Friday, November 28, 2014

the last "bottom of the barrel" (including uncharacteristic capital letters)

From the Bottom of the Barrel - 26/11.2014 



Gulp. Deep breath. These are some very big shoes to fill. My dad bought the Platte Enterprise in 1965 and he’s written a weekly column in this very space for nearly 50 years. I’ve done the odd guest piece over the years, but this is the first one where I really feel I have to fill his shoes. Because those shoes are so sadly empty now. 

We lost my dad just after midnight on November 22, just a few weeks shy of his 81st birthday (it would have been December 7). I live in Denmark and I was entirely too far away when the news of his hospitalization came through. It took me way too long to get to McKennan Hospital in Sioux Falls from my home in Denmark. I missed a lot. Friends and family came out of the woodwork and gathered at his bedside. And although I wasn’t here for all of the visits, we are so grateful for this - for your stories, for your laughter, and yes, for your tears. Because my dad, Ralph Nachtigal, meant a great deal to all of us. It was awe-inspiring to see how much he meant to so many.

Ralph wasn’t an easy person or a simple person - he could be hard on you (my rule growing up was “win or don’t come home”), he assessed the blame, his humor could be ironic and a bit harsh, he was unafraid of discussing politics and he had a competitive streak (and he would have hated how long this sentence is getting). He was an avid gambler and could place bets on everything from football to his next putt.  But, he was also probably the funniest person I ever knew. He could laugh about anything and make any situation, including being picked up by an FBI agent and taken for a little drive and a chat around Platte Lake, into a humorous anecdote, even while he admitted that he was completely crapping his pants at the time. He was ornery, but he had a heart of gold and I know he helped many more people than I even know, in ways of which I was never aware, through the years.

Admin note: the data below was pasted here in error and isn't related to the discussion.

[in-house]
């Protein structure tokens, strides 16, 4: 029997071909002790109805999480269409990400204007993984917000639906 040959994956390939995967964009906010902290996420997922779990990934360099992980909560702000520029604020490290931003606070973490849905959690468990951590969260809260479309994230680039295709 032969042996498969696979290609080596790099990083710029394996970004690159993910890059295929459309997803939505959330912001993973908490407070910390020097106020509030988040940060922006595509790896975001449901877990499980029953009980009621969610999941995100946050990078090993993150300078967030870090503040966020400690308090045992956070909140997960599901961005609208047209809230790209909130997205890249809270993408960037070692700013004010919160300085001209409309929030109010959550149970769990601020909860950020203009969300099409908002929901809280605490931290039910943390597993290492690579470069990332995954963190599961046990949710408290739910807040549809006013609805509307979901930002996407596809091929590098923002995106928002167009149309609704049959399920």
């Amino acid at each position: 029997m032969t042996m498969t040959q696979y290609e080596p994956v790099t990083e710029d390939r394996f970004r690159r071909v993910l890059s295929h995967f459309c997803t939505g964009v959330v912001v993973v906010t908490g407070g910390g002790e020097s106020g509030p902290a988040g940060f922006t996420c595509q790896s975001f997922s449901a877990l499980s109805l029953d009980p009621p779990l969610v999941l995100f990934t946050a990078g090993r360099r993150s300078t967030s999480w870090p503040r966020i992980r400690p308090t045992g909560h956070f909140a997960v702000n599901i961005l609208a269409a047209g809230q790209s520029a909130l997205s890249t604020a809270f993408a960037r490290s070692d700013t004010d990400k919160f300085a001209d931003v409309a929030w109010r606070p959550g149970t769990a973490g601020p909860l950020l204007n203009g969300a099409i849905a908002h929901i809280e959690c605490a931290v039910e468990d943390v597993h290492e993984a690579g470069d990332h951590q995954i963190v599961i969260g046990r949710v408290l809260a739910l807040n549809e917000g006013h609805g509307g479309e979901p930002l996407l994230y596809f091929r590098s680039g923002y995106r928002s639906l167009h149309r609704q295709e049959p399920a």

He studied agricultural journalism at South Dakota State. While waiting for his assignment for Associated Press, the Enterprise came up for sale and he bought it, sealing his future in the little town where he had grown up. He’d been out to see the world in the Navy (coming close to, but not really that involved in the Korean War). He once hitchhiked from San Diego to Platte and those adventures were apparently enough for him, so after stints as a sports reporter at the Watertown Public Opinion and the Sioux Falls Argus Leader, he settled down again back home. 

He and Mom and their friends made a yearly winter pilgrimage to Las Vegas (that was, in retrospect, pretty dumb of them to leave their teenagers home alone, each with an empty house (hello, party for the last episode of M*A*S*H!)) that seemed to satisfy his wanderlust. He was content to do his part to make the small community where he grew up grow and thrive - and he wasn’t afraid to get involved, as a state legislator, chairman of the school board and then the later of the hospital board. He knew that if you want a little town to thrive, you have to get involved. 

He was a lifelong Democrat (one of about 12 in South Dakota, at last estimate). He always said that he hoped that one day he would have enough money to become a Republican. Alas, that didn’t happen. He served two terms in the South Dakota State Legislature (1976-79) and during that time, tacked an amendment onto a particularly absurd bill to make the fence post the state tree, to further underline the absurdity of the bill. It failed and the Black Hills Blue Spruce is still our state tree, but he made his point with humor. That was definitely a trademark. 

When I studied in Russia in 1994, he and Norm Huizenga came for a visit. We took the 13-hour train ride out to Kazan and back and explored Moscow and he met all of my friends. We stayed with a grand elderly lady fittingly called “Aunt Kate” in Moscow and we drank a bit too much vodka on a couple of occasions and generally had an awesome time in post-Soviet Russia. I heard him say, for the first time (and last) in my life, “get out there and buy something!” at a middle-of-the-night stop where workers from a crystal factory sold their wares somewhere between Moscow and Kazan.